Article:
Peter Marcus is kind of an old-fashioned guy.
He wanted to run Lee's Toy & Hobby in Groton the way his father ran it, the way it's been run for 60 years.
So it took his wife, Lisa, awhile to convince him they needed to get online for the next generation. But finally, she did.
And it took off.
Last year, the store launched an e-commerce website with about 2,000 items for sale, and as of this month, it’s selling 6,000 products online. Lisa Marcus, who co-owns the store with Peter, said their goal is to reach 10,000 by the end of January.
“Our Internet site has started driving brick and mortar sales,” she said. People are walking in with lists their children already compiled. The site is also serving grandparents searching for items and collectors seeking discontinued toys.
As a percentage of total business, e-commerce sales are still small – only about 5 percent of total sales- but are driving people into the store, Lisa Marcus said. Lee's Toy & Hobby sales are about 40 percent toys and 60 percent hobby-related.
The plan required some investment. The store had to hire someone to design the site, and to set up the e-commerce system. This year, it plans to phase in a "point of sale" network to track inventory, so that when something sells in the store, it’s automatically removed from the website’s inventory.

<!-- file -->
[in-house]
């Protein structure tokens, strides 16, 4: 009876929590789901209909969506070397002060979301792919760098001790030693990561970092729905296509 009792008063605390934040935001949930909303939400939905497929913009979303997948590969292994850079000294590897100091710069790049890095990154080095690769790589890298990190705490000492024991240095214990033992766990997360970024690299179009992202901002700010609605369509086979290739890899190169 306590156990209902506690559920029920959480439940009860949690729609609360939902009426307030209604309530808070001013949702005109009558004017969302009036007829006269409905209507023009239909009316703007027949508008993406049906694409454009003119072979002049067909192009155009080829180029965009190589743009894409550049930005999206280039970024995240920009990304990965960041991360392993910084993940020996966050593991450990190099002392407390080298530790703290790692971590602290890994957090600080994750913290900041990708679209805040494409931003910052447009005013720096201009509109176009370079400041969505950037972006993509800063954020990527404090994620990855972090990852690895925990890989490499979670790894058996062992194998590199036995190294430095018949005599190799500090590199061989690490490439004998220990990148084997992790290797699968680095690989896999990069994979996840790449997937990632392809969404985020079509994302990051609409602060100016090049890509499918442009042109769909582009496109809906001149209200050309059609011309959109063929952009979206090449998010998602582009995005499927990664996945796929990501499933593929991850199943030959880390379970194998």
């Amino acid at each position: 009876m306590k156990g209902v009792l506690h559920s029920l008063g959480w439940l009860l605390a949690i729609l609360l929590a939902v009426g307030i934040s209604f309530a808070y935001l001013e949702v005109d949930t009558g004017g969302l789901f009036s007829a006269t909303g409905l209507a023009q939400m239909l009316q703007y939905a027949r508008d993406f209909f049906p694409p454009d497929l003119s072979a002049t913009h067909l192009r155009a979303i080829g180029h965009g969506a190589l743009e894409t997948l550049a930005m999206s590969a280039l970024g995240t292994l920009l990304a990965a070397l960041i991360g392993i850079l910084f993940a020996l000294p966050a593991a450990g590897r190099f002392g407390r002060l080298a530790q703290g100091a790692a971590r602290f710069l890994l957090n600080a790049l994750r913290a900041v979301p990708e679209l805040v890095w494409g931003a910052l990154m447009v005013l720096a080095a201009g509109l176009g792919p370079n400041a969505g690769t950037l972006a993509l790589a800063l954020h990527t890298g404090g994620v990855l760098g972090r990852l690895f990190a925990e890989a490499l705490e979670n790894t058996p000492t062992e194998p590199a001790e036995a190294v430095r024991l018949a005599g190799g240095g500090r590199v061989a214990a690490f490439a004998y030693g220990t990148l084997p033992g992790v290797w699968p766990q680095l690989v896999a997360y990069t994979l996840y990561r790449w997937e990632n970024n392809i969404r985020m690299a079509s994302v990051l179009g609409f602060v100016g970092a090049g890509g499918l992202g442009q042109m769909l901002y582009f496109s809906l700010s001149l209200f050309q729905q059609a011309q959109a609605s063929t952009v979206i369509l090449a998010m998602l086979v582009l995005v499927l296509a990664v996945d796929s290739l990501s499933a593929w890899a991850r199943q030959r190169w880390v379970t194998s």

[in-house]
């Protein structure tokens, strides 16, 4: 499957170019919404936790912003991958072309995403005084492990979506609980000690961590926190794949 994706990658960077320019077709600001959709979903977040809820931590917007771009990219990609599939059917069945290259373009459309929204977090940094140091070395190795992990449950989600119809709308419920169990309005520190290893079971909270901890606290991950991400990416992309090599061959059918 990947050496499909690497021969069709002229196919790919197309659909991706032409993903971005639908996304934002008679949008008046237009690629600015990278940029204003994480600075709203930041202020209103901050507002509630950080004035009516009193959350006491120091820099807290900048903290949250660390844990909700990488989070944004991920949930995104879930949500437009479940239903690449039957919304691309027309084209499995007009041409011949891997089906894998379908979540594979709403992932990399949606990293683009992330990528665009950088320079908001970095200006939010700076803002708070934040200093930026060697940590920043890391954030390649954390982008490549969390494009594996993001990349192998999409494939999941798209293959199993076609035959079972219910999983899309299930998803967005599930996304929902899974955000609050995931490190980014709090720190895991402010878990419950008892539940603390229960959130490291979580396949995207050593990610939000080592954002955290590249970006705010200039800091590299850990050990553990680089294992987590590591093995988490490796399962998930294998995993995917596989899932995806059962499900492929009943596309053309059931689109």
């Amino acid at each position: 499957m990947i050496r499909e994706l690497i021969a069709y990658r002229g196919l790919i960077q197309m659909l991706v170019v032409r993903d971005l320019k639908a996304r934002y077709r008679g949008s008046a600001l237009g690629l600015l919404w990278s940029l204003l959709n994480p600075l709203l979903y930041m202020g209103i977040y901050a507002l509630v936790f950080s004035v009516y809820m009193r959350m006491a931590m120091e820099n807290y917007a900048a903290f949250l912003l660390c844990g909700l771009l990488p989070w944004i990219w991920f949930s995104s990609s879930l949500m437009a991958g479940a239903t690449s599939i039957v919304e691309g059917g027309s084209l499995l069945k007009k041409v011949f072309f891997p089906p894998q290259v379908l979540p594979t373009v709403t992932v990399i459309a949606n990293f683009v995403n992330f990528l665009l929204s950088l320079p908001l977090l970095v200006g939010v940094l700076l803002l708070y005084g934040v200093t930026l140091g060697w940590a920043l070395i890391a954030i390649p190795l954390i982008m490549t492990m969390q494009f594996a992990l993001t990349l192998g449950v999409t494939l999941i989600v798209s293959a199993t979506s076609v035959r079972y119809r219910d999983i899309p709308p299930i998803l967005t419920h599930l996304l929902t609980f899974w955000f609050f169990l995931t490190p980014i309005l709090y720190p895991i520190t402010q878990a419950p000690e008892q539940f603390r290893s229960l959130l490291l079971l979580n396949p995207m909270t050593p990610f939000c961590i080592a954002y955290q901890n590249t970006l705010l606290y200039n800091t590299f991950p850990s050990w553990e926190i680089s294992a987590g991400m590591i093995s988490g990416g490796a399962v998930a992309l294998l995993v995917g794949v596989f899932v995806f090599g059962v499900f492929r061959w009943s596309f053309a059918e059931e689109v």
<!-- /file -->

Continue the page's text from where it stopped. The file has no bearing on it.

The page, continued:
Right now, Peter Marcus and his staff do that work. Every day, they pull the stickers off what's sold at the register, then go into the website and update it, so inventory reflects what’s actually available.
With 6,000 items for sale, “it’s insane,” Lisa Marcus said. But the last thing they want is for someone to buy something and then learn it’s out of stock.
The most popular items online so far are discontinued toys; Madame Alexander dolls, for example. The store's had orders for various items from as far away as Australia and Spain.
“I was hesitant to do this,” Peter Marcus said, but said he sees it as the future.
“We’re going in an whole new direction and it’s very exciting for us,” Lisa Marcus said. “A lot of businesses are not doing well. And we are doing well. And I think it’s the Internet.”